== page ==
Bhagavad Gita

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What practical advice for peace and inner-strength does the Bhagavad Gita provide?

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One piece of advice given is that doing right is better than vowing not to do wrong.

In chapter 3, verse 8, there is an interesting piece of guidance for living a better life.  If you live a proper spiritual life, you will be able to live a more moral life.

You should perform your prescribed Vedic activities since actions are better than renouncing actions; by ceasing activity even your bodily maintenance will not be possible. (bhagavad-gita.org)

This can be interpreted two ways.  First, it is important to maintain a spiritual regiment.  These activities make you who you are.  Second, doing the right thing is more important than not doing the wrong thing.  Also, doing the right thing is more important than condemning others who do wrong.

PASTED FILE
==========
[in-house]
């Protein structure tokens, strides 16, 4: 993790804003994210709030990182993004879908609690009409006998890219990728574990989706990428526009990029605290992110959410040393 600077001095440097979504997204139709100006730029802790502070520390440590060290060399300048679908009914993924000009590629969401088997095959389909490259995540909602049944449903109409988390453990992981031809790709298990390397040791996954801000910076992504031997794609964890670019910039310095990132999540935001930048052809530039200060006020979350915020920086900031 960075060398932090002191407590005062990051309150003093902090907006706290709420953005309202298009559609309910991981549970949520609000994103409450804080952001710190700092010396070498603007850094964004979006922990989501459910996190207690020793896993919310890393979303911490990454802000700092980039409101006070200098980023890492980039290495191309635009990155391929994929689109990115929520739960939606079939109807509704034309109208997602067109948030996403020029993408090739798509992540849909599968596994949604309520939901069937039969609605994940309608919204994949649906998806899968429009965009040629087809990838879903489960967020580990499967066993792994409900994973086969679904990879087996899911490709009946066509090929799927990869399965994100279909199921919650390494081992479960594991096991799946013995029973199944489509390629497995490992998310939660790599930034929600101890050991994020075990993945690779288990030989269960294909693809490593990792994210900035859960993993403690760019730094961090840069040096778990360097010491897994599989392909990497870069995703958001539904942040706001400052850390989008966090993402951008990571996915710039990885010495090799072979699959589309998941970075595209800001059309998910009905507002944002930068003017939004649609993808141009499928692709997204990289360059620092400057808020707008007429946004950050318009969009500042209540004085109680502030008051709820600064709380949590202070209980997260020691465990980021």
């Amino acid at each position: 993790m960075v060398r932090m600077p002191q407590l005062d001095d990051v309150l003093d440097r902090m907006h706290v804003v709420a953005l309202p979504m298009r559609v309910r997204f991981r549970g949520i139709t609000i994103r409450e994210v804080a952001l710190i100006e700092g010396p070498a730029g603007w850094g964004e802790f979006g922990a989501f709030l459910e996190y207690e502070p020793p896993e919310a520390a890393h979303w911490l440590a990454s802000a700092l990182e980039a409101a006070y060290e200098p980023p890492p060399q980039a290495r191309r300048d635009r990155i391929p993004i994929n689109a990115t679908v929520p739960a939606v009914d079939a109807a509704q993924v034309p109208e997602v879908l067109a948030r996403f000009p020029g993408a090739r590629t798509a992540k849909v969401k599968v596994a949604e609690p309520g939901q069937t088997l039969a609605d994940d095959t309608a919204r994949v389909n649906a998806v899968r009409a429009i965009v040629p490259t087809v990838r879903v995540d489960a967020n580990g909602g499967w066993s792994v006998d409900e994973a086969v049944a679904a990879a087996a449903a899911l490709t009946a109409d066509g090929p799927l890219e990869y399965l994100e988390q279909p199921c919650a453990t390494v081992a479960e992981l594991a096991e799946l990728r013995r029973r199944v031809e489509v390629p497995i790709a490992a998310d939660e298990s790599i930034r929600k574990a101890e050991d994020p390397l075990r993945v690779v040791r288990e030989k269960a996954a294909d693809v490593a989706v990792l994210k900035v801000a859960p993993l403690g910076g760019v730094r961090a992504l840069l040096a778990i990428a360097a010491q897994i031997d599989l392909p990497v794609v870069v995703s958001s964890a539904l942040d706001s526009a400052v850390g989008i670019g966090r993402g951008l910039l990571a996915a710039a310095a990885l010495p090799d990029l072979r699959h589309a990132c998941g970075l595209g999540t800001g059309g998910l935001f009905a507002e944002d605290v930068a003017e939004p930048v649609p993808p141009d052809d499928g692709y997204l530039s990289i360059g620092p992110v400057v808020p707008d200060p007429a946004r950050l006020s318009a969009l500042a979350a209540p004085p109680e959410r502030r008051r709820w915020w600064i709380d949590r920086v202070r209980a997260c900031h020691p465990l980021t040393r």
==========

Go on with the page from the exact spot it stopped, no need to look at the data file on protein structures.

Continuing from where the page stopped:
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Is practical advice for peace and inner-strength given in Bhagavad Gita? Why or why not?

Practical advice given for peace and inner-strength by reminding the listener not to be overly focused on the worldly senses.

Chapter 3 contains much advice for living a worthy life.  In verse 6 the listener is given some good guidance on maintaining inner peace.

Anyone who having controlled the five working sense organs remains thinking within the mind about sense objects , that foolish being known as a hypocrite. (www.bhagavad-gita.org)

Ultimately, this means that a person is better of controlling interest in objects related to by the five senses than just pretending to do so while actually thinking about them.  It is hypocritical to say you won’t be governed by your senses when you are actually thinking about them.

To have real inner peace you cannot be governed by external senses.  You cannot want external objects.  To really have inner peace and personal strength, you have to be able to control your urges.  This part of the song reminds us of this.

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